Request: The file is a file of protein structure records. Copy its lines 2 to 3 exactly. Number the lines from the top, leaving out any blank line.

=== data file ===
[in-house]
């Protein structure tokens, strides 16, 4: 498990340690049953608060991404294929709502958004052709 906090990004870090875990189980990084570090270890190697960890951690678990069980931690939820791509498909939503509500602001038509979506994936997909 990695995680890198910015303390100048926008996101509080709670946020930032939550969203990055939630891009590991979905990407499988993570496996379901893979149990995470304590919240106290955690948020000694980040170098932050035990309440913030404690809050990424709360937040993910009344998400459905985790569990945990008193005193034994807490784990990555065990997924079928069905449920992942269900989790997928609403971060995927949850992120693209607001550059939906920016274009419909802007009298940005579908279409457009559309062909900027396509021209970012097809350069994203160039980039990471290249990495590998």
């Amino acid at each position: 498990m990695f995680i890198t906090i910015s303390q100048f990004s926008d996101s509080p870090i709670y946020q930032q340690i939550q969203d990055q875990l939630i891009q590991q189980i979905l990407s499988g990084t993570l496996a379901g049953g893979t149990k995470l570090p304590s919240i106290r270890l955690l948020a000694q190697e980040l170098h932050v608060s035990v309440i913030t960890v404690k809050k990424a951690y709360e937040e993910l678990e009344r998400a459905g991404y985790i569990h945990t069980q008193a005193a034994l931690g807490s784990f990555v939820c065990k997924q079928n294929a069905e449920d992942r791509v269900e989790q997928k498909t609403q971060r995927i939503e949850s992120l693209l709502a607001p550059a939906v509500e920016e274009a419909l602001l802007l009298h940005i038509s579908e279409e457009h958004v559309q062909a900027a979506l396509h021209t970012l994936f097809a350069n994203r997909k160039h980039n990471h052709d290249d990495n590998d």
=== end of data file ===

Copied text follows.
């Protein structure tokens, strides 16, 4: 498990340690049953608060991404294929709502958004052709 906090990004870090875990189980990084570090270890190697960890951690678990069980931690939820791509498909939503509500602001038509979506994936997909 990695995680890198910015303390100048926008996101509080709670946020930032939550969203990055939630891009590991979905990407499988993570496996379901893979149990995470304590919240106290955690948020000694980040170098932050035990309440913030404690809050990424709360937040993910009344998400459905985790569990945990008193005193034994807490784990990555065990997924079928069905449920992942269900989790997928609403971060995927949850992120693209607001550059939906920016274009419909802007009298940005579908279409457009559309062909900027396509021209970012097809350069994203160039980039990471290249990495590998």
């Amino acid at each position: 498990m990695f995680i890198t906090i910015s303390q100048f990004s926008d996101s509080p870090i709670y946020q930032q340690i939550q969203d990055q875990l939630i891009q590991q189980i979905l990407s499988g990084t993570l496996a379901g049953g893979t149990k995470l570090p304590s919240i106290r270890l955690l948020a000694q190697e980040l170098h932050v608060s035990v309440i913030t960890v404690k809050k990424a951690y709360e937040e993910l678990e009344r998400a459905g991404y985790i569990h945990t069980q008193a005193a034994l931690g807490s784990f990555v939820c065990k997924q079928n294929a069905e449920d992942r791509v269900e989790q997928k498909t609403q971060r995927i939503e949850s992120l693209l709502a607001p550059a939906v509500e920016e274009a419909l602001l802007l009298h940005i038509s579908e279409e457009h958004v559309q062909a900027a979506l396509h021209t970012l994936f097809a350069n994203r997909k160039h980039n990471h052709d290249d990495n590998d």